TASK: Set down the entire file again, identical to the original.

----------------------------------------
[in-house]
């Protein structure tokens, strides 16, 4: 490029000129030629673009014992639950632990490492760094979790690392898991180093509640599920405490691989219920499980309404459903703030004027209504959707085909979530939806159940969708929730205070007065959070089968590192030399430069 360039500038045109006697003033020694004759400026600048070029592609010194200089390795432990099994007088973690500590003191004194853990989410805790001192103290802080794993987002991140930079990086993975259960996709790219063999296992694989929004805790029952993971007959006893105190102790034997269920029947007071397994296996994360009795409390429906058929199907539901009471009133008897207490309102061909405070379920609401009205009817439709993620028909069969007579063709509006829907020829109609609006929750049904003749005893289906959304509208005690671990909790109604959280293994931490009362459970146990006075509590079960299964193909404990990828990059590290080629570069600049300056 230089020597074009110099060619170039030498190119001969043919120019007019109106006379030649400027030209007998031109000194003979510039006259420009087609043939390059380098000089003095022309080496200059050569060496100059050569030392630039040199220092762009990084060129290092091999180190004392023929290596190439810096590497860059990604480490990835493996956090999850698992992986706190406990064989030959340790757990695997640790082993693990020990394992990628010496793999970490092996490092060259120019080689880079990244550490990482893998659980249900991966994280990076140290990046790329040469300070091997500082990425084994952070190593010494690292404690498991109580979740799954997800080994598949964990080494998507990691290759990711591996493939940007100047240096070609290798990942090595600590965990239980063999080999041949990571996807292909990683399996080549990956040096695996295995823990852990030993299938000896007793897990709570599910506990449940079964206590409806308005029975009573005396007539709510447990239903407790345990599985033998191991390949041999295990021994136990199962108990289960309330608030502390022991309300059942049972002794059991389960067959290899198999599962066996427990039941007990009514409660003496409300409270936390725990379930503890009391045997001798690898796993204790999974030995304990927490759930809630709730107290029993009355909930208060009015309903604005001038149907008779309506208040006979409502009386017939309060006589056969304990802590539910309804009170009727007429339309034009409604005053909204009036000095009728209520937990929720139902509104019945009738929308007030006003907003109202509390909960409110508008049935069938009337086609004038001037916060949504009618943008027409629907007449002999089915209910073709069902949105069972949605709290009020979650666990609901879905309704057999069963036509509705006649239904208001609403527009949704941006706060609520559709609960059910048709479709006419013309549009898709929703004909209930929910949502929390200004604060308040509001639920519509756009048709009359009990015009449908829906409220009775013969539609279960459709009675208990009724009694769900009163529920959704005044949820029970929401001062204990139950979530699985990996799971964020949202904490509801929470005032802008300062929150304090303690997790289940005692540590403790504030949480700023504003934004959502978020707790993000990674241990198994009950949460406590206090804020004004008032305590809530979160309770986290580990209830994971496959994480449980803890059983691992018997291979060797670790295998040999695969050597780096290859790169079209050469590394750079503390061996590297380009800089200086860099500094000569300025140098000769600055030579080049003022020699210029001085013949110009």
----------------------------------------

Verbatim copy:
[in-house]
């Protein structure tokens, strides 16, 4: 490029000129030629673009014992639950632990490492760094979790690392898991180093509640599920405490691989219920499980309404459903703030004027209504959707085909979530939806159940969708929730205070007065959070089968590192030399430069 360039500038045109006697003033020694004759400026600048070029592609010194200089390795432990099994007088973690500590003191004194853990989410805790001192103290802080794993987002991140930079990086993975259960996709790219063999296992694989929004805790029952993971007959006893105190102790034997269920029947007071397994296996994360009795409390429906058929199907539901009471009133008897207490309102061909405070379920609401009205009817439709993620028909069969007579063709509006829907020829109609609006929750049904003749005893289906959304509208005690671990909790109604959280293994931490009362459970146990006075509590079960299964193909404990990828990059590290080629570069600049300056 230089020597074009110099060619170039030498190119001969043919120019007019109106006379030649400027030209007998031109000194003979510039006259420009087609043939390059380098000089003095022309080496200059050569060496100059050569030392630039040199220092762009990084060129290092091999180190004392023929290596190439810096590497860059990604480490990835493996956090999850698992992986706190406990064989030959340790757990695997640790082993693990020990394992990628010496793999970490092996490092060259120019080689880079990244550490990482893998659980249900991966994280990076140290990046790329040469300070091997500082990425084994952070190593010494690292404690498991109580979740799954997800080994598949964990080494998507990691290759990711591996493939940007100047240096070609290798990942090595600590965990239980063999080999041949990571996807292909990683399996080549990956040096695996295995823990852990030993299938000896007793897990709570599910506990449940079964206590409806308005029975009573005396007539709510447990239903407790345990599985033998191991390949041999295990021994136990199962108990289960309330608030502390022991309300059942049972002794059991389960067959290899198999599962066996427990039941007990009514409660003496409300409270936390725990379930503890009391045997001798690898796993204790999974030995304990927490759930809630709730107290029993009355909930208060009015309903604005001038149907008779309506208040006979409502009386017939309060006589056969304990802590539910309804009170009727007429339309034009409604005053909204009036000095009728209520937990929720139902509104019945009738929308007030006003907003109202509390909960409110508008049935069938009337086609004038001037916060949504009618943008027409629907007449002999089915209910073709069902949105069972949605709290009020979650666990609901879905309704057999069963036509509705006649239904208001609403527009949704941006706060609520559709609960059910048709479709006419013309549009898709929703004909209930929910949502929390200004604060308040509001639920519509756009048709009359009990015009449908829906409220009775013969539609279960459709009675208990009724009694769900009163529920959704005044949820029970929401001062204990139950979530699985990996799971964020949202904490509801929470005032802008300062929150304090303690997790289940005692540590403790504030949480700023504003934004959502978020707790993000990674241990198994009950949460406590206090804020004004008032305590809530979160309770986290580990209830994971496959994480449980803890059983691992018997291979060797670790295998040999695969050597780096290859790169079209050469590394750079503390061996590297380009800089200086860099500094000569300025140098000769600055030579080049003022020699210029001085013949110009």